To be clear, empathy and validation isn’t about agreeing with the children's behaviors or their emotions, it's about truly feeling, sitting with, and trying to understand what it feels like from their perspective. This sounds easy, but it can be quite difficult, especially during times of conflict or intense emotional activation. The good thing is that empathy is a skill that can be learned with practice.
So what can we do? Connect.
Connecting is about showing interest and curiosity in the other person’s emotions even when we are tired, exhausted and just want to be left alone. It’s looking them in the eyes, even getting down on their level physically (ie. sitting on the floor), listening to what they are saying, and reflecting back the emotional experiences that you hear. Through connection we assist children in soothing their internal storm, which in turn helps them to calm down and learn to regulate their bodies. Once calm, we are able to work with them in making better decisions and problem solving.
How can we do this? Move from BUT to BECAUSE.
A starting strategy and an essential part of validation is moving away from using BUT in our interactions to using BECAUSE. Let’s look at why that’s important. Let’s review a couple of examples.
“I hear that you are upset, BUT you started it;’ or “I get that you are frustrated, BUT I have asked you 3 times already to pick up these toys.’
Or you might say:
“You are upset because your sister took her toy back because she wanted a turn even though you were so excited to play with it. You feel like this is unfair because you barely got to play with it.’
“You are frustrated that I asked you to pick up your toys because you are really enjoying playing with your game right now and because you are worried that you might lose your spot.”
This first response is likely to increase conflict and confrontation as the child may feel attacked, not heard, and that things are generally unfair. In a parent-child relationship this often results in a power struggle as the child works hard to defend themselves and have us hear their side of the story through the only way they know how--tantrums, crying, throwing, stomping or hitting. At this point, our frustrations are through the roof, the child's brain has gone off line, and any opportunity for a rational conversation is out the window. In this dynamic it quickly becomes about winning and losing, and no one likes to lose; In addition, this is often when punishment and consequences enter into the picture.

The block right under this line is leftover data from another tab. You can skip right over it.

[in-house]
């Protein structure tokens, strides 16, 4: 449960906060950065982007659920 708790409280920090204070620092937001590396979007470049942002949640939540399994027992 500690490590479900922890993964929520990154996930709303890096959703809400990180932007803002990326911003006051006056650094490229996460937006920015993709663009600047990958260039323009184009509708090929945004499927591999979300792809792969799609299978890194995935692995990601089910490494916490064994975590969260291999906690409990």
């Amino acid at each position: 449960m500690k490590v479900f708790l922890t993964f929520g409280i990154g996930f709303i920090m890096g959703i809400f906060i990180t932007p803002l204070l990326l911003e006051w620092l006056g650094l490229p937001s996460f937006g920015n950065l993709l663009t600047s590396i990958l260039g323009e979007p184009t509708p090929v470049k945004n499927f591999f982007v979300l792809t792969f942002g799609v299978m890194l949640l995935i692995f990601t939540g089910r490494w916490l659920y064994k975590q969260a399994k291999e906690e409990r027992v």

It is important to note that just because we don't use the word BUT doesn't mean the intention isn't implied, and it will feel the same; for example, "you started the fight, you don’t get to be mad at your sister for taking her toy back."--There is no explicit BUT in that sentence; however, it is definitely implied and felt.
The second example decreases the chances of escalation or conflict because we are expressly telling the child we understand why they might be upset, and it leaves more room for open communication and problem solving; For example, “you are frustrated that I asked you to pick up your toys because you are really enjoying playing with your game right now, and because you are worried that you might lose your spot. What if we paused the game, or put it up so that it didn’t get disturbed while you are picking up your toys, then you can come back to finish the level?”
This may not be a perfect solution and may still cause some emotional activation. The trick is to continue to validate their feelings and be curious about why they are still upset—perhaps engaging them in some problem solving solutions or negotiation around what you both think is reasonable. When children feel more understood and respected, they are then more available for learning and problem solving through difficult emotions and situations. In addition, we are helping to grow their brains and using difficult situations as opportunities for learning, rather than punishment.
At the end of the day, even small adjustments in how we respond to our kids can have long lasting impacts. Remember, no one is expecting perfect parents and there will be lots of times when things do not go as intended. Be kind to yourself, we’re all still learning. The main goal is that we show our kids that we will continue to grow with them and that who they are as people—their thoughts, feelings, opinions and experiences are important to us.
Until next time remember:
it’s not what happens, it’s what happens next!
We Used To Be People Once